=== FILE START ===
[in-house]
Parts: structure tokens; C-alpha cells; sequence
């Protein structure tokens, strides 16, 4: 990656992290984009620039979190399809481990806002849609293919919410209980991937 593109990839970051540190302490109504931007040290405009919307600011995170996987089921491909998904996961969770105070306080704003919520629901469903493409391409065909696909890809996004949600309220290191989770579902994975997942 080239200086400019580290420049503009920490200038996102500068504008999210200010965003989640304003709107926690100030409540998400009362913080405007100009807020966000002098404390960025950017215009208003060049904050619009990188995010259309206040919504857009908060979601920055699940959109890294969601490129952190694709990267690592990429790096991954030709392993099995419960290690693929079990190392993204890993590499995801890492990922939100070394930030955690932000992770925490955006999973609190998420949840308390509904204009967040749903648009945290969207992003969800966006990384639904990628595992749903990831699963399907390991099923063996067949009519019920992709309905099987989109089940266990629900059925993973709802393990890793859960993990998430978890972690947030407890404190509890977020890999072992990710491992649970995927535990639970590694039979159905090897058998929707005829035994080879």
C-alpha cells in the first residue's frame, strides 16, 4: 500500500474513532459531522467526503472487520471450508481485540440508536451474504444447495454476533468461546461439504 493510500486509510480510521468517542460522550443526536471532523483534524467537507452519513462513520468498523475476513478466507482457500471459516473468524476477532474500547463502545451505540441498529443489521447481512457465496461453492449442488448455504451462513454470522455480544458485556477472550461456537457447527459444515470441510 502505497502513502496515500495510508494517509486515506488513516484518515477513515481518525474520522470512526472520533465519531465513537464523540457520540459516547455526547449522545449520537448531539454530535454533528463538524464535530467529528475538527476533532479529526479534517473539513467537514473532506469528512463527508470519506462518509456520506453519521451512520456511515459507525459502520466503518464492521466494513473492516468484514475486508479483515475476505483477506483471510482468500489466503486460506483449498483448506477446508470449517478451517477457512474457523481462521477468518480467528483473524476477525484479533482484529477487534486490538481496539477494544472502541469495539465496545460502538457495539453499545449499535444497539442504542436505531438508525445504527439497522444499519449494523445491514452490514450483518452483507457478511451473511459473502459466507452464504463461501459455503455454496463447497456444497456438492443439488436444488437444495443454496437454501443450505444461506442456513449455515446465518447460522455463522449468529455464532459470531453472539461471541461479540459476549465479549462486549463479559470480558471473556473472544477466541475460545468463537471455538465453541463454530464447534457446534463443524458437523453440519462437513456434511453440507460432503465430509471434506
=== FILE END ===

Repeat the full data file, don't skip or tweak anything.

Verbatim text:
[in-house]
Parts: structure tokens; C-alpha cells; sequence
């Protein structure tokens, strides 16, 4: 990656992290984009620039979190399809481990806002849609293919919410209980991937 593109990839970051540190302490109504931007040290405009919307600011995170996987089921491909998904996961969770105070306080704003919520629901469903493409391409065909696909890809996004949600309220290191989770579902994975997942 080239200086400019580290420049503009920490200038996102500068504008999210200010965003989640304003709107926690100030409540998400009362913080405007100009807020966000002098404390960025950017215009208003060049904050619009990188995010259309206040919504857009908060979601920055699940959109890294969601490129952190694709990267690592990429790096991954030709392993099995419960290690693929079990190392993204890993590499995801890492990922939100070394930030955690932000992770925490955006999973609190998420949840308390509904204009967040749903648009945290969207992003969800966006990384639904990628595992749903990831699963399907390991099923063996067949009519019920992709309905099987989109089940266990629900059925993973709802393990890793859960993990998430978890972690947030407890404190509890977020890999072992990710491992649970995927535990639970590694039979159905090897058998929707005829035994080879």
C-alpha cells in the first residue's frame, strides 16, 4: 500500500474513532459531522467526503472487520471450508481485540440508536451474504444447495454476533468461546461439504 493510500486509510480510521468517542460522550443526536471532523483534524467537507452519513462513520468498523475476513478466507482457500471459516473468524476477532474500547463502545451505540441498529443489521447481512457465496461453492449442488448455504451462513454470522455480544458485556477472550461456537457447527459444515470441510 502505497502513502496515500495510508494517509486515506488513516484518515477513515481518525474520522470512526472520533465519531465513537464523540457520540459516547455526547449522545449520537448531539454530535454533528463538524464535530467529528475538527476533532479529526479534517473539513467537514473532506469528512463527508470519506462518509456520506453519521451512520456511515459507525459502520466503518464492521466494513473492516468484514475486508479483515475476505483477506483471510482468500489466503486460506483449498483448506477446508470449517478451517477457512474457523481462521477468518480467528483473524476477525484479533482484529477487534486490538481496539477494544472502541469495539465496545460502538457495539453499545449499535444497539442504542436505531438508525445504527439497522444499519449494523445491514452490514450483518452483507457478511451473511459473502459466507452464504463461501459455503455454496463447497456444497456438492443439488436444488437444495443454496437454501443450505444461506442456513449455515446465518447460522455463522449468529455464532459470531453472539461471541461479540459476549465479549462486549463479559470480558471473556473472544477466541475460545468463537471455538465453541463454530464447534457446534463443524458437523453440519462437513456434511453440507460432503465430509471434506